- ‘I Am Alive’ app gains popularity in terror-ravaged Lebanon
- Gun giveaways gain popularity among Republican candidates
- S.C. hospital worker slapped with $525 federal fine for refilling $0.89 soda
- Teen from ‘Jihad Jane’ plot becomes youngest ever to serve time on U.S. terror charges
- Iranian woman forgives son’s killer at the gallows
- Nebraska principal sorry for ‘don’t tattle’ flier
- Illinois readies to spend $100M for Obama museum in Chicago
- John Edwards back in court — this time as a lawyer for Va. boy’s malpractice case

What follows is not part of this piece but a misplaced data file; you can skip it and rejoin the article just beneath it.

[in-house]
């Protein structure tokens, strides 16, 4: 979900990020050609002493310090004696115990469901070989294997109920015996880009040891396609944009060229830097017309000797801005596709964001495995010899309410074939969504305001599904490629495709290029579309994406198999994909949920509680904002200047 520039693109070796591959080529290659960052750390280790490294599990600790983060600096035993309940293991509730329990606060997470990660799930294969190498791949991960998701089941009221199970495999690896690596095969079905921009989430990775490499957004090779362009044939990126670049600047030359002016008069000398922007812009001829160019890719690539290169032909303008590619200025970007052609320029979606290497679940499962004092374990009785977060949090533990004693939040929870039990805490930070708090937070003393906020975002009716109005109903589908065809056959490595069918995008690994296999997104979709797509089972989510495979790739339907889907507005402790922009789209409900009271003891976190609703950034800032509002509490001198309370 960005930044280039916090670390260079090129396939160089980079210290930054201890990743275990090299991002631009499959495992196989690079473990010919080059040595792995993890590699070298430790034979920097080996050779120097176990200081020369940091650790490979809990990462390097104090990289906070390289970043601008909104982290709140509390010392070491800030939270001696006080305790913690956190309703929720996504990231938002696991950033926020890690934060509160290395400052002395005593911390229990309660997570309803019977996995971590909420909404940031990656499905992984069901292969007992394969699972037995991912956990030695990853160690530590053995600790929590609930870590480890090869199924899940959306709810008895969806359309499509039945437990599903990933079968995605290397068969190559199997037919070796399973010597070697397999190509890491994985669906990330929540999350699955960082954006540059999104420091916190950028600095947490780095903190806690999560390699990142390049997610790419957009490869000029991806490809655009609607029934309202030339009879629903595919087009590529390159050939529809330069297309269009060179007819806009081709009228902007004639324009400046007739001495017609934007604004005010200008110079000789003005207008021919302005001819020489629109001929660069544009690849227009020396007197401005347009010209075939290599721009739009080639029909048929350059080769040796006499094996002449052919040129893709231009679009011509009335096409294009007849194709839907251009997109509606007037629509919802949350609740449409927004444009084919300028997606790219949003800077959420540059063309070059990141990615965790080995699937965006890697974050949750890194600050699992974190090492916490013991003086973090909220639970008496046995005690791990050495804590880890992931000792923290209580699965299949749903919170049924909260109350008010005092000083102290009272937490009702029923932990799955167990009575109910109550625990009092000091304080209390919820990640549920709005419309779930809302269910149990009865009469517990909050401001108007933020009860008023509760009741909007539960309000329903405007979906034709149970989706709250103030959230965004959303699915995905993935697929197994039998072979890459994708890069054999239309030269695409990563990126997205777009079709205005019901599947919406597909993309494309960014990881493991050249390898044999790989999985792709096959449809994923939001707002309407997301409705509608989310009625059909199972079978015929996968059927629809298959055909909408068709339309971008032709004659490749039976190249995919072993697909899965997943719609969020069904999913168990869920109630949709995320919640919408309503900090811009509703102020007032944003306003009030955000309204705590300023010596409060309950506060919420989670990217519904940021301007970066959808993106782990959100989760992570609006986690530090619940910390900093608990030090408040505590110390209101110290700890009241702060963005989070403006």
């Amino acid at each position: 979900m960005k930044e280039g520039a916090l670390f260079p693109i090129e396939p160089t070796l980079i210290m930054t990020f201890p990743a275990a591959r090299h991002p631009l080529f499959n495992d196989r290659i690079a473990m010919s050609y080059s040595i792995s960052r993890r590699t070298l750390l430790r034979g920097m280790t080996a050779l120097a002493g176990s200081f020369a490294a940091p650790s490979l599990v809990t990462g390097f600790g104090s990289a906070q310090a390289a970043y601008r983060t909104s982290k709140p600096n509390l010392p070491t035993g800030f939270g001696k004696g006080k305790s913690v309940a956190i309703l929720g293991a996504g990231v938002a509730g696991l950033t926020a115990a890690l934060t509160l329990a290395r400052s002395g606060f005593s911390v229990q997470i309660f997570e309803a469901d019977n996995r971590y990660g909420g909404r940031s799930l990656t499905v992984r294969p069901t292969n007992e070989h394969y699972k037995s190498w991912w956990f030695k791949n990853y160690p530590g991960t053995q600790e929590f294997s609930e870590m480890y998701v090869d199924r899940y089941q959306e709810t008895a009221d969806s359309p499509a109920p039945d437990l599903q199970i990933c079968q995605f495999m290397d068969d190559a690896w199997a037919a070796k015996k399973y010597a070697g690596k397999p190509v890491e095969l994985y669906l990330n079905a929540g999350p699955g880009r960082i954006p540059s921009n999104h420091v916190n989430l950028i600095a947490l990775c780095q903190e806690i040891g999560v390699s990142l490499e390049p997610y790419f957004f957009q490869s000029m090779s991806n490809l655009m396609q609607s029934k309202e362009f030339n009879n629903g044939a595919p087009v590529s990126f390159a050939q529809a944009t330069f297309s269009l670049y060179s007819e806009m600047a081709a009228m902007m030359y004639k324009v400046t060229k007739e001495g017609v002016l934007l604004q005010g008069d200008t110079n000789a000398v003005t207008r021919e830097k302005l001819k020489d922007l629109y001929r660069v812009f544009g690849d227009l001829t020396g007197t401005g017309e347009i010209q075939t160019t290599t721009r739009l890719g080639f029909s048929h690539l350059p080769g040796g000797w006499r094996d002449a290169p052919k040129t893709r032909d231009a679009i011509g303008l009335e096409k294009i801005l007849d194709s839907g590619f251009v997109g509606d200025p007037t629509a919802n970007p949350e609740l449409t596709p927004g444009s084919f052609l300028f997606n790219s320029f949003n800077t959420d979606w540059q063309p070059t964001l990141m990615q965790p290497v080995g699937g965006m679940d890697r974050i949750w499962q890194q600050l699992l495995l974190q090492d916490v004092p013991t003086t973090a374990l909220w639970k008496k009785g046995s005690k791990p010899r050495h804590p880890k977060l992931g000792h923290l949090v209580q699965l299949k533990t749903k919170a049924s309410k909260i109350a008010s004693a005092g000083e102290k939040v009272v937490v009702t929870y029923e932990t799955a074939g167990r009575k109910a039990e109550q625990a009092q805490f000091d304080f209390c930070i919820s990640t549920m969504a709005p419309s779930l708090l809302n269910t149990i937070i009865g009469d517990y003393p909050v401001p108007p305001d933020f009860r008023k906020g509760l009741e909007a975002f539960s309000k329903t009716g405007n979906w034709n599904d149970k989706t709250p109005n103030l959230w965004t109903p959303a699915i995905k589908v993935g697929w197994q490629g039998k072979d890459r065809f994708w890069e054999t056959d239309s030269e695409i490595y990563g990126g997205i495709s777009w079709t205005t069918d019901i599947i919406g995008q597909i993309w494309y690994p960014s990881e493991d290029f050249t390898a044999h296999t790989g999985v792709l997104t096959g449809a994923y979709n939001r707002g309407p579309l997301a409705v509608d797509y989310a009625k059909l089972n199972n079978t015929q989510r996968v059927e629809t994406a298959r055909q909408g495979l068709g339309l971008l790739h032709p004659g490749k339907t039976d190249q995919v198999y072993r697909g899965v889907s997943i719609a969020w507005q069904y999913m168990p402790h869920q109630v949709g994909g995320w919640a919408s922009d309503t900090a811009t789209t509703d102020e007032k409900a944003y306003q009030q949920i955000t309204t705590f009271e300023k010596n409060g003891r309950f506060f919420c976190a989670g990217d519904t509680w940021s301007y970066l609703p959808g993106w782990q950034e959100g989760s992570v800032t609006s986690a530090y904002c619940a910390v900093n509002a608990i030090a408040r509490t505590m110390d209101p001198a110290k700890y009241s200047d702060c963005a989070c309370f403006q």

- Covered California reports more than 200K in overtime Obamacare sign-ups
- Thanks, Chuck: Hagel says U.S. sending Ukraine sleeping mats, helmets
Topic - Jeremy Konyndyk
Noting the storm debris and wrecked vehicles, Mr. Konyndyk said "there just aren't that many ways into Tacloban city for an aid pipeline We are primarily dependent on the airport, which is damaged and has limited capacity even under the best of circumstances."
"The access challenges are a huge obstacle right now," said Jeremy Konyndyk, director of the U.S. Agency for International Development's foreign disaster assistance office.